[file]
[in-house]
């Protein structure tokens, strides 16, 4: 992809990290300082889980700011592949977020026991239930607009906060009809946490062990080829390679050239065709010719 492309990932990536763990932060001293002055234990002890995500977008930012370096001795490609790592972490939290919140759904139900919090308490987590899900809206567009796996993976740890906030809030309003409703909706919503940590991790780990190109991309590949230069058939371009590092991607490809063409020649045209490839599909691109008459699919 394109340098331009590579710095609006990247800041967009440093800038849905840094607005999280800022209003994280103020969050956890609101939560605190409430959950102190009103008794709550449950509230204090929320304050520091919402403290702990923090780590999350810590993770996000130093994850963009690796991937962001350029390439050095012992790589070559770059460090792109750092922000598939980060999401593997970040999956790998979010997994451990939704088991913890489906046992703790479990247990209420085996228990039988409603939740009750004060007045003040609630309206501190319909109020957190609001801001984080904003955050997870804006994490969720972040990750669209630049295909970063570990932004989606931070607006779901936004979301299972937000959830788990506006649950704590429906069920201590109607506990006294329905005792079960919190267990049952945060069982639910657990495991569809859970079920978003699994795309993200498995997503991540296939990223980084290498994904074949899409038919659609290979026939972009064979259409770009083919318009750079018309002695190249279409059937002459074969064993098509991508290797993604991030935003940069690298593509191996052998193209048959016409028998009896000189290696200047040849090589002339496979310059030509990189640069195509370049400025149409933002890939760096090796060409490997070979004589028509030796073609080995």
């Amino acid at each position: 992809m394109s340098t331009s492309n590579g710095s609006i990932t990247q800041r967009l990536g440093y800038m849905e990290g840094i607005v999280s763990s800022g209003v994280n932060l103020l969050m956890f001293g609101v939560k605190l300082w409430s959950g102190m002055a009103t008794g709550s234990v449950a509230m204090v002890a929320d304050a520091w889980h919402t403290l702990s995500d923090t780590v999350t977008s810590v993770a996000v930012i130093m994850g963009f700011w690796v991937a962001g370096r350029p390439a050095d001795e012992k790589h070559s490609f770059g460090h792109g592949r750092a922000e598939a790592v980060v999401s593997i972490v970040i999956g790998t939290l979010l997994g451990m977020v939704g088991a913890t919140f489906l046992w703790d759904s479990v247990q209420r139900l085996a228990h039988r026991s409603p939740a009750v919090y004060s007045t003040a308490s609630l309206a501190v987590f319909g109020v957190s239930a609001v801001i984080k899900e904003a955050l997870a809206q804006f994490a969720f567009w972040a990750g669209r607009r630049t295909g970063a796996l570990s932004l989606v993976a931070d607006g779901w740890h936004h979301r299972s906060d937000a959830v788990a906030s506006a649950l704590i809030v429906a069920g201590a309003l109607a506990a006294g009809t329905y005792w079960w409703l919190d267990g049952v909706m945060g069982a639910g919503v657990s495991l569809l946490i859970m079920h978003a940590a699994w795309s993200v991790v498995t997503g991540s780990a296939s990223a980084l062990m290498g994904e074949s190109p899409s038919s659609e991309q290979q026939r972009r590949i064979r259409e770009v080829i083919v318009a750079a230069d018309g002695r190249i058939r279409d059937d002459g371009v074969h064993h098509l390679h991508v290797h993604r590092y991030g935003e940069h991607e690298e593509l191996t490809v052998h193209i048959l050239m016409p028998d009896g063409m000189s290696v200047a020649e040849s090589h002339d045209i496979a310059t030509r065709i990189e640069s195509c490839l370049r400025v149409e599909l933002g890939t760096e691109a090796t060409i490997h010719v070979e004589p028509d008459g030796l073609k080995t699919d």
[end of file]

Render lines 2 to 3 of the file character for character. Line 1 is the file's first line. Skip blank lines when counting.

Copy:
């Protein structure tokens, strides 16, 4: 992809990290300082889980700011592949977020026991239930607009906060009809946490062990080829390679050239065709010719 492309990932990536763990932060001293002055234990002890995500977008930012370096001795490609790592972490939290919140759904139900919090308490987590899900809206567009796996993976740890906030809030309003409703909706919503940590991790780990190109991309590949230069058939371009590092991607490809063409020649045209490839599909691109008459699919 394109340098331009590579710095609006990247800041967009440093800038849905840094607005999280800022209003994280103020969050956890609101939560605190409430959950102190009103008794709550449950509230204090929320304050520091919402403290702990923090780590999350810590993770996000130093994850963009690796991937962001350029390439050095012992790589070559770059460090792109750092922000598939980060999401593997970040999956790998979010997994451990939704088991913890489906046992703790479990247990209420085996228990039988409603939740009750004060007045003040609630309206501190319909109020957190609001801001984080904003955050997870804006994490969720972040990750669209630049295909970063570990932004989606931070607006779901936004979301299972937000959830788990506006649950704590429906069920201590109607506990006294329905005792079960919190267990049952945060069982639910657990495991569809859970079920978003699994795309993200498995997503991540296939990223980084290498994904074949899409038919659609290979026939972009064979259409770009083919318009750079018309002695190249279409059937002459074969064993098509991508290797993604991030935003940069690298593509191996052998193209048959016409028998009896000189290696200047040849090589002339496979310059030509990189640069195509370049400025149409933002890939760096090796060409490997070979004589028509030796073609080995």
């Amino acid at each position: 992809m394109s340098t331009s492309n590579g710095s609006i990932t990247q800041r967009l990536g440093y800038m849905e990290g840094i607005v999280s763990s800022g209003v994280n932060l103020l969050m956890f001293g609101v939560k605190l300082w409430s959950g102190m002055a009103t008794g709550s234990v449950a509230m204090v002890a929320d304050a520091w889980h919402t403290l702990s995500d923090t780590v999350t977008s810590v993770a996000v930012i130093m994850g963009f700011w690796v991937a962001g370096r350029p390439a050095d001795e012992k790589h070559s490609f770059g460090h792109g592949r750092a922000e598939a790592v980060v999401s593997i972490v970040i999956g790998t939290l979010l997994g451990m977020v939704g088991a913890t919140f489906l046992w703790d759904s479990v247990q209420r139900l085996a228990h039988r026991s409603p939740a009750v919090y004060s007045t003040a308490s609630l309206a501190v987590f319909g109020v957190s239930a609001v801001i984080k899900e904003a955050l997870a809206q804006f994490a969720f567009w972040a990750g669209r607009r630049t295909g970063a796996l570990s932004l989606v993976a931070d607006g779901w740890h936004h979301r299972s906060d937000a959830v788990a906030s506006a649950l704590i809030v429906a069920g201590a309003l109607a506990a006294g009809t329905y005792w079960w409703l919190d267990g049952v909706m945060g069982a639910g919503v657990s495991l569809l946490i859970m079920h978003a940590a699994w795309s993200v991790v498995t997503g991540s780990a296939s990223a980084l062990m290498g994904e074949s190109p899409s038919s659609e991309q290979q026939r972009r590949i064979r259409e770009v080829i083919v318009a750079a230069d018309g002695r190249i058939r279409d059937d002459g371009v074969h064993h098509l390679h991508v290797h993604r590092y991030g935003e940069h991607e690298e593509l191996t490809v052998h193209i048959l050239m016409p028998d009896g063409m000189s290696v200047a020649e040849s090589h002339d045209i496979a310059t030509r065709i990189e640069s195509c490839l370049r400025v149409e599909l933002g890939t760096e691109a090796t060409i490997h010719v070979e004589p028509d008459g030796l073609k080995t699919d």